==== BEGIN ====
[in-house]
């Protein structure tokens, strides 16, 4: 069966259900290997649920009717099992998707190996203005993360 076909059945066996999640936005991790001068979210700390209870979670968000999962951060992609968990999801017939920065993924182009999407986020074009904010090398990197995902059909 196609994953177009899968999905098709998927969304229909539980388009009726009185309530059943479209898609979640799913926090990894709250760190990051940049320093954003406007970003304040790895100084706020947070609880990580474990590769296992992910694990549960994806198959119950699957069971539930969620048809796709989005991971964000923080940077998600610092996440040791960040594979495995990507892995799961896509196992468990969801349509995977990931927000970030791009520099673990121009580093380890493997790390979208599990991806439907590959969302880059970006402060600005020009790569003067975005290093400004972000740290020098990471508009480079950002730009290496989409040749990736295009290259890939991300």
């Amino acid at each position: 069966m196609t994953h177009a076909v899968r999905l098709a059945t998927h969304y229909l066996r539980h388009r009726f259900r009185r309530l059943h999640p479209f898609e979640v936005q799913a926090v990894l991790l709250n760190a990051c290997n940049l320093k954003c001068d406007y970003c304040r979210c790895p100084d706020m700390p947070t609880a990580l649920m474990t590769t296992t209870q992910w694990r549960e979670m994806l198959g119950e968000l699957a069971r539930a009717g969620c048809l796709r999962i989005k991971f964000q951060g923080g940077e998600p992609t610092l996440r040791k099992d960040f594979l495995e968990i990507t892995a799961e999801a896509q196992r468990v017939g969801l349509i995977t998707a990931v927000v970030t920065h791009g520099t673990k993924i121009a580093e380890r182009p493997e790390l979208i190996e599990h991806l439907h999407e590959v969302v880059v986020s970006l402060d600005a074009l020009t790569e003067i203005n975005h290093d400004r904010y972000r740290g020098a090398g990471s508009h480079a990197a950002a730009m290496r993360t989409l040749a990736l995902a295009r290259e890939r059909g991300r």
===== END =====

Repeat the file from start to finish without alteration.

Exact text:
[in-house]
């Protein structure tokens, strides 16, 4: 069966259900290997649920009717099992998707190996203005993360 076909059945066996999640936005991790001068979210700390209870979670968000999962951060992609968990999801017939920065993924182009999407986020074009904010090398990197995902059909 196609994953177009899968999905098709998927969304229909539980388009009726009185309530059943479209898609979640799913926090990894709250760190990051940049320093954003406007970003304040790895100084706020947070609880990580474990590769296992992910694990549960994806198959119950699957069971539930969620048809796709989005991971964000923080940077998600610092996440040791960040594979495995990507892995799961896509196992468990969801349509995977990931927000970030791009520099673990121009580093380890493997790390979208599990991806439907590959969302880059970006402060600005020009790569003067975005290093400004972000740290020098990471508009480079950002730009290496989409040749990736295009290259890939991300």
């Amino acid at each position: 069966m196609t994953h177009a076909v899968r999905l098709a059945t998927h969304y229909l066996r539980h388009r009726f259900r009185r309530l059943h999640p479209f898609e979640v936005q799913a926090v990894l991790l709250n760190a990051c290997n940049l320093k954003c001068d406007y970003c304040r979210c790895p100084d706020m700390p947070t609880a990580l649920m474990t590769t296992t209870q992910w694990r549960e979670m994806l198959g119950e968000l699957a069971r539930a009717g969620c048809l796709r999962i989005k991971f964000q951060g923080g940077e998600p992609t610092l996440r040791k099992d960040f594979l495995e968990i990507t892995a799961e999801a896509q196992r468990v017939g969801l349509i995977t998707a990931v927000v970030t920065h791009g520099t673990k993924i121009a580093e380890r182009p493997e790390l979208i190996e599990h991806l439907h999407e590959v969302v880059v986020s970006l402060d600005a074009l020009t790569e003067i203005n975005h290093d400004r904010y972000r740290g020098a090398g990471s508009h480079a990197a950002a730009m290496r993360t989409l040749a990736l995902a295009r290259e890939r059909g991300r």